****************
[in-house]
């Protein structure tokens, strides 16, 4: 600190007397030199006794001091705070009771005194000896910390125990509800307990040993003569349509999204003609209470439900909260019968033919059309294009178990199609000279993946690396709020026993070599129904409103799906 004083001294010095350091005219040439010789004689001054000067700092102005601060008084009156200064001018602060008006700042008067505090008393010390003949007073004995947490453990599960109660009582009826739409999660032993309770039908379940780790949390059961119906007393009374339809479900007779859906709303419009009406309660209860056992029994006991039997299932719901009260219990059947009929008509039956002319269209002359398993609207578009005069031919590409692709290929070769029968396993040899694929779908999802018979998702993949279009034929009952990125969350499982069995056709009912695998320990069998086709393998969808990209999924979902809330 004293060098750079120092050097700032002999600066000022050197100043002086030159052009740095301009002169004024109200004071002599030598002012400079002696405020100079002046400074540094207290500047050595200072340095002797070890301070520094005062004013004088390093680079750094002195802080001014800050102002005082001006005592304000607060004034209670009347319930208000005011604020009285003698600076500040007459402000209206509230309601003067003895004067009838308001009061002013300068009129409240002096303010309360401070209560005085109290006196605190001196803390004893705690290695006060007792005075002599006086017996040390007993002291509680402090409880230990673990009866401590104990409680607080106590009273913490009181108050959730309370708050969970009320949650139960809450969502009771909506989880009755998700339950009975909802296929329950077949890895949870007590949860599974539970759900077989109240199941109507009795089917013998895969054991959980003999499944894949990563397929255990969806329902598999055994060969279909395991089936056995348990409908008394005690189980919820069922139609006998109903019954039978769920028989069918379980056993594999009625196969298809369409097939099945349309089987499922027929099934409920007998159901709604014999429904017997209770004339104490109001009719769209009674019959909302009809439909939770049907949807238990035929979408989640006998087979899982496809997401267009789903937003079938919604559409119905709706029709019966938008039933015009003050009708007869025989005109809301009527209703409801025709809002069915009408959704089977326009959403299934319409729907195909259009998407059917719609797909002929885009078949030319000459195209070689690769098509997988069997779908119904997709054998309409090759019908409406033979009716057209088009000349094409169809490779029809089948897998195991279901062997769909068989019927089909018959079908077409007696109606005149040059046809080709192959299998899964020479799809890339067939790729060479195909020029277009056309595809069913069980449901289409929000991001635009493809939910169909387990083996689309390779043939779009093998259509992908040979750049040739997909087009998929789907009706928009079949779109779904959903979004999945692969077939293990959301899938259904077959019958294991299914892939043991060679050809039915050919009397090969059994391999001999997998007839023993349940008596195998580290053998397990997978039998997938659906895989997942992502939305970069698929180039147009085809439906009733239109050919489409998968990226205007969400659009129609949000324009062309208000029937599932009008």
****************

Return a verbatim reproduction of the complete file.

[in-house]
């Protein structure tokens, strides 16, 4: 600190007397030199006794001091705070009771005194000896910390125990509800307990040993003569349509999204003609209470439900909260019968033919059309294009178990199609000279993946690396709020026993070599129904409103799906 004083001294010095350091005219040439010789004689001054000067700092102005601060008084009156200064001018602060008006700042008067505090008393010390003949007073004995947490453990599960109660009582009826739409999660032993309770039908379940780790949390059961119906007393009374339809479900007779859906709303419009009406309660209860056992029994006991039997299932719901009260219990059947009929008509039956002319269209002359398993609207578009005069031919590409692709290929070769029968396993040899694929779908999802018979998702993949279009034929009952990125969350499982069995056709009912695998320990069998086709393998969808990209999924979902809330 004293060098750079120092050097700032002999600066000022050197100043002086030159052009740095301009002169004024109200004071002599030598002012400079002696405020100079002046400074540094207290500047050595200072340095002797070890301070520094005062004013004088390093680079750094002195802080001014800050102002005082001006005592304000607060004034209670009347319930208000005011604020009285003698600076500040007459402000209206509230309601003067003895004067009838308001009061002013300068009129409240002096303010309360401070209560005085109290006196605190001196803390004893705690290695006060007792005075002599006086017996040390007993002291509680402090409880230990673990009866401590104990409680607080106590009273913490009181108050959730309370708050969970009320949650139960809450969502009771909506989880009755998700339950009975909802296929329950077949890895949870007590949860599974539970759900077989109240199941109507009795089917013998895969054991959980003999499944894949990563397929255990969806329902598999055994060969279909395991089936056995348990409908008394005690189980919820069922139609006998109903019954039978769920028989069918379980056993594999009625196969298809369409097939099945349309089987499922027929099934409920007998159901709604014999429904017997209770004339104490109001009719769209009674019959909302009809439909939770049907949807238990035929979408989640006998087979899982496809997401267009789903937003079938919604559409119905709706029709019966938008039933015009003050009708007869025989005109809301009527209703409801025709809002069915009408959704089977326009959403299934319409729907195909259009998407059917719609797909002929885009078949030319000459195209070689690769098509997988069997779908119904997709054998309409090759019908409406033979009716057209088009000349094409169809490779029809089948897998195991279901062997769909068989019927089909018959079908077409007696109606005149040059046809080709192959299998899964020479799809890339067939790729060479195909020029277009056309595809069913069980449901289409929000991001635009493809939910169909387990083996689309390779043939779009093998259509992908040979750049040739997909087009998929789907009706928009079949779109779904959903979004999945692969077939293990959301899938259904077959019958294991299914892939043991060679050809039915050919009397090969059994391999001999997998007839023993349940008596195998580290053998397990997978039998997938659906895989997942992502939305970069698929180039147009085809439906009733239109050919489409998968990226205007969400659009129609949000324009062309208000029937599932009008």